An international scholarly online history journal on First and Second Empire subjects: articles, bibliographies, book reviews, in english and in french
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THE MAGAZINE / NEWS

Magazine and News is a place where, every day, we bring you not only what’s going on in the Napoleonic world and interviews with those leading Napoleonic history today, but we also offer you Napoleonic pastimes, entertainments, and even recipes. Enjoy!

Latest updates :

Littérature et poésie : "The geographical plan of the Island & Forts of Ste Helena"
Press review : Silent London: "How to beat the Napoléon blues" (article on Abel Gance's Napoléon)
Interview : Alexander Mikaberidze on Russian Voices of the Napoleonic Wars
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BOOKS ALREADY PUBLISHED

Each month we present an important recent book, and every week we report on recent publications.
You can also find the books published in previous years by using the scrollbar menu at the bottom of the page. To add one or more books to your «My napoleon.org » account, click on the title(s) and then select «Add to my account».

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TAYLOR Alan, The Internal Enemy: Slavery and War in Virginia, 1772-1832


Description:  
From the publisher:
 
"This [...] story of slavery and freedom in the Chesapeake by a Pulitzer Prize–winning historian reveals the pivot in the nation's path between the founding and civil war.
 
Frederick Douglass recalled that slaves living along Chesapeake Bay longingly viewed sailing ships as "freedom's swift-winged angels." In 1813 those angels appeared in the bay as British warships coming to punish the Americans for declaring war on the empire. Over many nights, hundreds of slaves paddled out to the warships seeking protection for their families from the ravages of slavery. The runaways pressured the British admirals into becoming liberators. As guides, pilots, sailors, and marines, the former slaves used their intimate knowledge of the countryside to transform the war. They enabled the British to escalate their onshore attacks and to capture and burn Washington, D.C. Tidewater masters had long dreaded their slaves as "an internal enemy." By mobilizing that enemy, the war ignited the deepest fears of Chesapeake slaveholders. It also alienated Virginians from a national government that had neglected their defense. Instead they turned south, their interests aligning more and more with their section. In 1820 Thomas Jefferson observed of sectionalism: "Like a firebell in the night [it] awakened and filled me with terror. I considered it at once the knell of the union." The notes of alarm in Jefferson's comment speak of the fear aroused by the recent crisis over slavery in his home state. His vision of a cataclysm to come proved prescient. Jefferson's startling observation registered a turn in the nation's course, a pivot from the national purpose of the founding toward the threat of disunion. Drawn from new sources, Alan Taylor's [...] narrative re-creates the events that inspired black Virginians, haunted slaveholders, and set the nation on a new and dangerous course."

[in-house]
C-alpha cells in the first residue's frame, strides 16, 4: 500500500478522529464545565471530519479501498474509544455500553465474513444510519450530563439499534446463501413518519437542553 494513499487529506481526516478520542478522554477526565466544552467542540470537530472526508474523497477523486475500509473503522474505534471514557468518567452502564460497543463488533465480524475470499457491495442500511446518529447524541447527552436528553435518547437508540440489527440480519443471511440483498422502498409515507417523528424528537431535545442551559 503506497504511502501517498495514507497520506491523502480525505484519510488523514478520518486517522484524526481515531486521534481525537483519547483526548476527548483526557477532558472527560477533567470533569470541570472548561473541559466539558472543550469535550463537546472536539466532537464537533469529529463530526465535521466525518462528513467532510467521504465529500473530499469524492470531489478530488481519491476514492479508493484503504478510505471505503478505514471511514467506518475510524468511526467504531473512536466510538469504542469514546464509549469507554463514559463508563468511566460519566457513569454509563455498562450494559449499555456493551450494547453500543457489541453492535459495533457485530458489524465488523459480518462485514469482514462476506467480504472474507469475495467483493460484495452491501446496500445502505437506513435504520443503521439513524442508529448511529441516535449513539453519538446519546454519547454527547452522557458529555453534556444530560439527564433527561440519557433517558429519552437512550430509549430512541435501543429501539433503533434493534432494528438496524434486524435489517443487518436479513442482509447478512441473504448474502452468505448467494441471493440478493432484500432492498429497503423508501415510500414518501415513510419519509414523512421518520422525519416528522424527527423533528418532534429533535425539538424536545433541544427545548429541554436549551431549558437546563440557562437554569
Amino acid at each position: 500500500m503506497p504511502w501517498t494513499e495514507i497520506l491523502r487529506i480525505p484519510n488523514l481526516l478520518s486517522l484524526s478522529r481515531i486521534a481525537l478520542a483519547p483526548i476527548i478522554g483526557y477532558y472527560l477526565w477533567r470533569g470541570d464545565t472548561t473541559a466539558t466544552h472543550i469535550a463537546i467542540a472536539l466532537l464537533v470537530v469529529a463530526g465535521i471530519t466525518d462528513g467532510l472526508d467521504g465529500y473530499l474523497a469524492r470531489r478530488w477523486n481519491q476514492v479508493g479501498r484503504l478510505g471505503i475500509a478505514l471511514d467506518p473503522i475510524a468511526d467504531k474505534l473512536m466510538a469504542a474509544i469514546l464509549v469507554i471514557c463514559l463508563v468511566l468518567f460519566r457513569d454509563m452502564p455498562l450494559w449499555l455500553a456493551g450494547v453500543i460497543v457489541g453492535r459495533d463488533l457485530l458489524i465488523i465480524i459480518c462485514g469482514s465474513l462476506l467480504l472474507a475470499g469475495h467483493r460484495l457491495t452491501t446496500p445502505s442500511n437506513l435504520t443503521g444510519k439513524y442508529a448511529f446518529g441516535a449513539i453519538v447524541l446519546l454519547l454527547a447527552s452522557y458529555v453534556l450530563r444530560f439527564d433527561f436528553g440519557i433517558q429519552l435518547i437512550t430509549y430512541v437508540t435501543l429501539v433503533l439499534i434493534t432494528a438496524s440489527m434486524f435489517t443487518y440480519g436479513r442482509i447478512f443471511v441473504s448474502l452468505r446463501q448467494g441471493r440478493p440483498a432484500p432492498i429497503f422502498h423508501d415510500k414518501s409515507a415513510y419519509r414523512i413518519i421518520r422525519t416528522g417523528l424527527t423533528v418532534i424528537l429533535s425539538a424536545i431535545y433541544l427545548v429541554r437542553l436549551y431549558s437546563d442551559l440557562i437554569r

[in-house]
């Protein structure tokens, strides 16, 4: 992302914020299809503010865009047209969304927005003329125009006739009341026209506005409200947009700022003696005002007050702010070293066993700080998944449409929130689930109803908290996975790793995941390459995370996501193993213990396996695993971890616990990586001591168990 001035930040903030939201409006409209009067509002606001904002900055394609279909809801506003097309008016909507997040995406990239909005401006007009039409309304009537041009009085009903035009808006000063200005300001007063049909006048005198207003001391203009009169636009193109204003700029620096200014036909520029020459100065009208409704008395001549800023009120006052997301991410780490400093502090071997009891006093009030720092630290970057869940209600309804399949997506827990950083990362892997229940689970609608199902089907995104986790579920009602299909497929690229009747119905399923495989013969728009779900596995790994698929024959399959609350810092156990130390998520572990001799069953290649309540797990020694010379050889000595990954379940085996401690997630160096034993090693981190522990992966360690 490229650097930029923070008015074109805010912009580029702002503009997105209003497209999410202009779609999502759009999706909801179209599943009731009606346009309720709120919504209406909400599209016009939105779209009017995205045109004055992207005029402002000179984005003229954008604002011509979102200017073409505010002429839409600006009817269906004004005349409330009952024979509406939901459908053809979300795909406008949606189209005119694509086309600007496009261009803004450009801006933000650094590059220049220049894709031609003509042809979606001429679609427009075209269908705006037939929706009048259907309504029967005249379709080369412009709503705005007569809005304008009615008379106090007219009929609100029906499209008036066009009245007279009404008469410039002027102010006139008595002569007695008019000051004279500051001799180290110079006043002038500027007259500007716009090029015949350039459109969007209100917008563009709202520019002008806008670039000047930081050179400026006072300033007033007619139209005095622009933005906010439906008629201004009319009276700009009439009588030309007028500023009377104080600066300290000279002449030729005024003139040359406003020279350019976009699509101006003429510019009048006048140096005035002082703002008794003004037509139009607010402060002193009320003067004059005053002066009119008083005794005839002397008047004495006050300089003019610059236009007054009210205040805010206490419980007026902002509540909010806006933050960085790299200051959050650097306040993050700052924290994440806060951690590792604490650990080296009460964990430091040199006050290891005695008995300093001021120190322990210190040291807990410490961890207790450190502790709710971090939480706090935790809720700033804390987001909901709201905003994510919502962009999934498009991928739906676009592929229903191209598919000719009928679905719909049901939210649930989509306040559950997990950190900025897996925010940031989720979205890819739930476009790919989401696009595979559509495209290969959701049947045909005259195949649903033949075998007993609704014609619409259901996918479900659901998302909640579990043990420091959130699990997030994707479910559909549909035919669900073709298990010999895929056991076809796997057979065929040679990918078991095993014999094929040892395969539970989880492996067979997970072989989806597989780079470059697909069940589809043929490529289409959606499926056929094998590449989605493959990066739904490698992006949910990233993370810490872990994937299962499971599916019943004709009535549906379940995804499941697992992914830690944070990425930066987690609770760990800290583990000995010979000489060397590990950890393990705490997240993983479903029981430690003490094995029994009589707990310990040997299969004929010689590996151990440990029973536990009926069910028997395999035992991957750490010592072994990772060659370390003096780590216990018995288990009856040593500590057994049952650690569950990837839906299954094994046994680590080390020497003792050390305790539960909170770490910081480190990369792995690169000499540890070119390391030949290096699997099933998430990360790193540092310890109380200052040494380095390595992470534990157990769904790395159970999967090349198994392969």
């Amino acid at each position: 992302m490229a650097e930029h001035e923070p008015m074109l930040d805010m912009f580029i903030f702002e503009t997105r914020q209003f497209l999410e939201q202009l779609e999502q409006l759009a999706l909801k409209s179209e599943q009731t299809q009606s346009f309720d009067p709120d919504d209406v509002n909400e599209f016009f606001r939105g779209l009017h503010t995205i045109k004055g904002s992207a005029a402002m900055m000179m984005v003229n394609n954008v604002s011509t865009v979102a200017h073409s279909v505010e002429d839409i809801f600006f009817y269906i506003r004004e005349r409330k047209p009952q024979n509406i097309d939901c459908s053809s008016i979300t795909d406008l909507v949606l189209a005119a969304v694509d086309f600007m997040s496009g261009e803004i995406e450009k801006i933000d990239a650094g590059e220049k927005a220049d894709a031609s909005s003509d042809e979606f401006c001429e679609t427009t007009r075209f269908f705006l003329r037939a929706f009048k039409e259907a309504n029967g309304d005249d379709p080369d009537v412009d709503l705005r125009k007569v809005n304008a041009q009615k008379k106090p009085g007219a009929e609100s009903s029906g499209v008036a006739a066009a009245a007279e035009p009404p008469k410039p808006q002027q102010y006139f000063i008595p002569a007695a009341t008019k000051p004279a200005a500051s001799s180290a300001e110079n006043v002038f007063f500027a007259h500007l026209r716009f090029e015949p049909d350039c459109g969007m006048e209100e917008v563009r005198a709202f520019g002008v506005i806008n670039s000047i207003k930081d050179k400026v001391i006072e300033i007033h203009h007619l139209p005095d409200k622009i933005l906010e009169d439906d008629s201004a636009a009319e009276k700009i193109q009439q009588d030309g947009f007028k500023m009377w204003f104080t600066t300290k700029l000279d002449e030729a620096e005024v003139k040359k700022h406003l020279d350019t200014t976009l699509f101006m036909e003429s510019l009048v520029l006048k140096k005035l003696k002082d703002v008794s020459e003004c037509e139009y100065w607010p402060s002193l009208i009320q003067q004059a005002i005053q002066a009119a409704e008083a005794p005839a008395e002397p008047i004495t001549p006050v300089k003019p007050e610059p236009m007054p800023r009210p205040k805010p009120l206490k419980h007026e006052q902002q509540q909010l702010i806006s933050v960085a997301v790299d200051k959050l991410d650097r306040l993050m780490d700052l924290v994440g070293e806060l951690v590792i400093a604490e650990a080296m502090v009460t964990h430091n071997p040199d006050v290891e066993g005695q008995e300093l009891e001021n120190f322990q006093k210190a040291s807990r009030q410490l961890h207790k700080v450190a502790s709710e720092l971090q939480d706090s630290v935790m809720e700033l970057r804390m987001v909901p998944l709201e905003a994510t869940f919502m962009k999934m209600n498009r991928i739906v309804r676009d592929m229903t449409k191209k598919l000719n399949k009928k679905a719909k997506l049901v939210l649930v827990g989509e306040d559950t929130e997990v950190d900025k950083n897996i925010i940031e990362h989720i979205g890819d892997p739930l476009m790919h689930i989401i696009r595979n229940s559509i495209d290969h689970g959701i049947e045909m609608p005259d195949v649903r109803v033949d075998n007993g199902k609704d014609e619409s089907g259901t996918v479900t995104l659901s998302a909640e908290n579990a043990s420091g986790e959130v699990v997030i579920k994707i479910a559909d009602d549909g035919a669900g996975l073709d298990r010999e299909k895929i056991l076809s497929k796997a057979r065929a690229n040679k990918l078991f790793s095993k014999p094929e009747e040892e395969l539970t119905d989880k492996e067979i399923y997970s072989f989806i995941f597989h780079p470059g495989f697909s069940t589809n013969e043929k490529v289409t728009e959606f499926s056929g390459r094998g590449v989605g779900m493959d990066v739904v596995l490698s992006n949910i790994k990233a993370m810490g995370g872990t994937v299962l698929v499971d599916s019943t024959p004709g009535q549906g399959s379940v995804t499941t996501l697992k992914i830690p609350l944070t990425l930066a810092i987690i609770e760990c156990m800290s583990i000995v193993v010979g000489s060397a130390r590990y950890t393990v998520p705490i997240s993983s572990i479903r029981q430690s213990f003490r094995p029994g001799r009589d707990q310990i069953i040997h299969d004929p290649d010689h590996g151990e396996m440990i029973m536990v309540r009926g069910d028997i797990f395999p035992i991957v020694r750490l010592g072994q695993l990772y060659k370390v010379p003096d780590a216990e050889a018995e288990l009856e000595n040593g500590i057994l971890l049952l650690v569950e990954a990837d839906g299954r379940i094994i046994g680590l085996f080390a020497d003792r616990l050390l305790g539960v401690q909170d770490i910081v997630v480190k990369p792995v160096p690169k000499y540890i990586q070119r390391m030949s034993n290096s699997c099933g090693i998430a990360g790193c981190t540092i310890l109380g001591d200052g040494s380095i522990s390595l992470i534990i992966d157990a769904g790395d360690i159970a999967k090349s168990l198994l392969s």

Also see James Oakes' review in The Washington Post.

Place and publisher: W. W. Norton & Company, 1st edition

Date of publication: September 2013

Number of pages: 624


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